With the rash of cable news channels and other assorted digital platforms, the need for expert commentary is everywhere. Some news organizations are so desperate that they'll reach far and wide.
This wasn't the case with the BBC. Yet earlier this summer it was looking for some expert commentary on the long-running court battle between Apple Computer and the Apple Corps music label concerning copyright infringement and the downloading of music via the Internet.
So the BBC called on a guy named Guy Kewney, the editor of the technology Web site Newswireless. But by mistake it was Guy Goma, a taxi driver, who showed up on-air.
Goma came to the BBC for a job interview in the accounting department. He has a thick accent, and amid the chaos of a harried reception area, was sent to a room to prepare for an interview -- a TV interview.
Goma's confusion was readily apparent in the first five seconds of his "interview." Being a good citizen -- as well as hoping not to disappoint his potential employer -- he bravely tried to offer his best analysis of the situation.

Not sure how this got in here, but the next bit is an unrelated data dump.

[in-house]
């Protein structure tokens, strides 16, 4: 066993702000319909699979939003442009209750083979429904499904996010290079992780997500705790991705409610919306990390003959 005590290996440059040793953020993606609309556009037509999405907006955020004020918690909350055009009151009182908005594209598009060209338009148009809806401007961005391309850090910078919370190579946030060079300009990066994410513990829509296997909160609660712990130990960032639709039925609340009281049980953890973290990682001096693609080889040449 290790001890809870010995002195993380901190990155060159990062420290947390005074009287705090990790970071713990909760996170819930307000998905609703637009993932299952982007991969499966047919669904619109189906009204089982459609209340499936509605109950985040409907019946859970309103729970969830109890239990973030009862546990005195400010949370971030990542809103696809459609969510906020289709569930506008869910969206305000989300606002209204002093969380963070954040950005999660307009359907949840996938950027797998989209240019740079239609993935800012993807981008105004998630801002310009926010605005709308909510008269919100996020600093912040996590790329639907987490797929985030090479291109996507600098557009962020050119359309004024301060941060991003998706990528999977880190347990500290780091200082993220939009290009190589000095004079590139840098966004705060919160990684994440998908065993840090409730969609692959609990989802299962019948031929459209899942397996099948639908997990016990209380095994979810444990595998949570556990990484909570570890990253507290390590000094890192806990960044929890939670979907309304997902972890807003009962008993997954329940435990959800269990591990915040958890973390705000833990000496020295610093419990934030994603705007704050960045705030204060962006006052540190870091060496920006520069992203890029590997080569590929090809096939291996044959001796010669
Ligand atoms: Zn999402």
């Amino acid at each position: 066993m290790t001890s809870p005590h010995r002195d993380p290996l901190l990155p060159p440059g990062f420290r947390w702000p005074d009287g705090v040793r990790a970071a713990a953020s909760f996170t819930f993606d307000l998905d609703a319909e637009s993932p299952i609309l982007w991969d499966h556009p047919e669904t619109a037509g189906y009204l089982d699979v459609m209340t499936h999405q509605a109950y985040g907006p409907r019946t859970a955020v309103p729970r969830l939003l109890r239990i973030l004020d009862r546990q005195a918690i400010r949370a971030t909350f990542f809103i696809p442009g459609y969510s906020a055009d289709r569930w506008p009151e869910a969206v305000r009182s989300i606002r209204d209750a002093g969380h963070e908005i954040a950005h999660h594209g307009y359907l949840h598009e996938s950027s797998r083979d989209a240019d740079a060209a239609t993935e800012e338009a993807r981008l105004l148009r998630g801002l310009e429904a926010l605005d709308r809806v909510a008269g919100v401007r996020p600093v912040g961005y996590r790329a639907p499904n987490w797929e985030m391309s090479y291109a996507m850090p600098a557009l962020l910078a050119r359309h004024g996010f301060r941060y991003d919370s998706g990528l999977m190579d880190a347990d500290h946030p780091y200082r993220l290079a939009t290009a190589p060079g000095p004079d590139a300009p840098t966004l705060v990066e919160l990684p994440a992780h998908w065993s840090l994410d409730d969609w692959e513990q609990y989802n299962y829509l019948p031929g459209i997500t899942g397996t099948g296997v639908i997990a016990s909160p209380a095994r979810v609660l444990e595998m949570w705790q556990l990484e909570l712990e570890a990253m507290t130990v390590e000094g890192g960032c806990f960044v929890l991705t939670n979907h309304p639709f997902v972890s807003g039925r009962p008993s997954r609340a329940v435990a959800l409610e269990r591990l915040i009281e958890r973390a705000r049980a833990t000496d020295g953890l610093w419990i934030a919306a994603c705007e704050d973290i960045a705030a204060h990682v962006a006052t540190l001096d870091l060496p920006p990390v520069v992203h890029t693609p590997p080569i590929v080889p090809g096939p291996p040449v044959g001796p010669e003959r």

"It is much better for development and to inform people... " he mused. "It is going to be an easy way for everyone to get something from the Internet."
Sounds good. Even the BBC, in a follow-up report about the gaffe, said Goma had made a few good points.
Years ago, when I was working at a major TV/advertising trade magazine, a local Los Angeles TV station wanted me to speak about a scandalous Calvin Klein billboard on Sunset Ave.
I knew nothing about it, or the history of notorious Calvin Klein outdoor media. But my bureau chief said to go. "Never turned them down," he said. "You can always say something. They need it."
For one day, the BBC was in a hurry, and, at that moment, Guy Goma said something. The BBC got what it needed.